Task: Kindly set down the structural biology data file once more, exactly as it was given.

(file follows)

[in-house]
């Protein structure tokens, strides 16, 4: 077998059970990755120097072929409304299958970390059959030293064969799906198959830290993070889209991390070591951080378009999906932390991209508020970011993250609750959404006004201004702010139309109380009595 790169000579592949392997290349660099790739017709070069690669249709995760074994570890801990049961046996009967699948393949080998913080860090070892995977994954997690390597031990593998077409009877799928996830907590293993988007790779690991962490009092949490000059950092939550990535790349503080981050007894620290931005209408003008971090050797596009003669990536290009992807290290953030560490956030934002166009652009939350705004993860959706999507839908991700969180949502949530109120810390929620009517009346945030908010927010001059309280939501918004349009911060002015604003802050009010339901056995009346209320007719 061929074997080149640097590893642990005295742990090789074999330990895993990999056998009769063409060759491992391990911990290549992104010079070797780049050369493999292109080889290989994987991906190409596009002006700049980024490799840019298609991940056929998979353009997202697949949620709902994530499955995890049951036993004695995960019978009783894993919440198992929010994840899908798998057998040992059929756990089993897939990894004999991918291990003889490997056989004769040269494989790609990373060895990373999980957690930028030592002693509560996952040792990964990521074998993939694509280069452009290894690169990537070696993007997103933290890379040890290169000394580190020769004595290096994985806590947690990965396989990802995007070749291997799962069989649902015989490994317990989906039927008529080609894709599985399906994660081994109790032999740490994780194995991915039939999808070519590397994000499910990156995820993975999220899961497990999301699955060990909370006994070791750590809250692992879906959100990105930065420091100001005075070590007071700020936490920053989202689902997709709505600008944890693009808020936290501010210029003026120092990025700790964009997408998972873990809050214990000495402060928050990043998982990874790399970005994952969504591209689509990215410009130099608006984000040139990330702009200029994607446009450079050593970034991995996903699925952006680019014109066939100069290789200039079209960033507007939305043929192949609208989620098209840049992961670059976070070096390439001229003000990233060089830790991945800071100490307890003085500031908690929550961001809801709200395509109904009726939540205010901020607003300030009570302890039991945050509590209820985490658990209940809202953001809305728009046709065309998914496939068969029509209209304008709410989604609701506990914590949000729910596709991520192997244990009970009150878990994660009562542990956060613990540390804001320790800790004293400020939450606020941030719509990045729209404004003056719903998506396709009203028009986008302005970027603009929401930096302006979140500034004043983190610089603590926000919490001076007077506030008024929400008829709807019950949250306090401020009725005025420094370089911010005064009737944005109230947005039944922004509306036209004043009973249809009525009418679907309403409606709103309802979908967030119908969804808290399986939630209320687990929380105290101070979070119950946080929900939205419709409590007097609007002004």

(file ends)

[in-house]
């Protein structure tokens, strides 16, 4: 077998059970990755120097072929409304299958970390059959030293064969799906198959830290993070889209991390070591951080378009999906932390991209508020970011993250609750959404006004201004702010139309109380009595 790169000579592949392997290349660099790739017709070069690669249709995760074994570890801990049961046996009967699948393949080998913080860090070892995977994954997690390597031990593998077409009877799928996830907590293993988007790779690991962490009092949490000059950092939550990535790349503080981050007894620290931005209408003008971090050797596009003669990536290009992807290290953030560490956030934002166009652009939350705004993860959706999507839908991700969180949502949530109120810390929620009517009346945030908010927010001059309280939501918004349009911060002015604003802050009010339901056995009346209320007719 061929074997080149640097590893642990005295742990090789074999330990895993990999056998009769063409060759491992391990911990290549992104010079070797780049050369493999292109080889290989994987991906190409596009002006700049980024490799840019298609991940056929998979353009997202697949949620709902994530499955995890049951036993004695995960019978009783894993919440198992929010994840899908798998057998040992059929756990089993897939990894004999991918291990003889490997056989004769040269494989790609990373060895990373999980957690930028030592002693509560996952040792990964990521074998993939694509280069452009290894690169990537070696993007997103933290890379040890290169000394580190020769004595290096994985806590947690990965396989990802995007070749291997799962069989649902015989490994317990989906039927008529080609894709599985399906994660081994109790032999740490994780194995991915039939999808070519590397994000499910990156995820993975999220899961497990999301699955060990909370006994070791750590809250692992879906959100990105930065420091100001005075070590007071700020936490920053989202689902997709709505600008944890693009808020936290501010210029003026120092990025700790964009997408998972873990809050214990000495402060928050990043998982990874790399970005994952969504591209689509990215410009130099608006984000040139990330702009200029994607446009450079050593970034991995996903699925952006680019014109066939100069290789200039079209960033507007939305043929192949609208989620098209840049992961670059976070070096390439001229003000990233060089830790991945800071100490307890003085500031908690929550961001809801709200395509109904009726939540205010901020607003300030009570302890039991945050509590209820985490658990209940809202953001809305728009046709065309998914496939068969029509209209304008709410989604609701506990914590949000729910596709991520192997244990009970009150878990994660009562542990956060613990540390804001320790800790004293400020939450606020941030719509990045729209404004003056719903998506396709009203028009986008302005970027603009929401930096302006979140500034004043983190610089603590926000919490001076007077506030008024929400008829709807019950949250306090401020009725005025420094370089911010005064009737944005109230947005039944922004509306036209004043009973249809009525009418679907309403409606709103309802979908967030119908969804808290399986939630209320687990929380105290101070979070119950946080929900939205419709409590007097609007002004």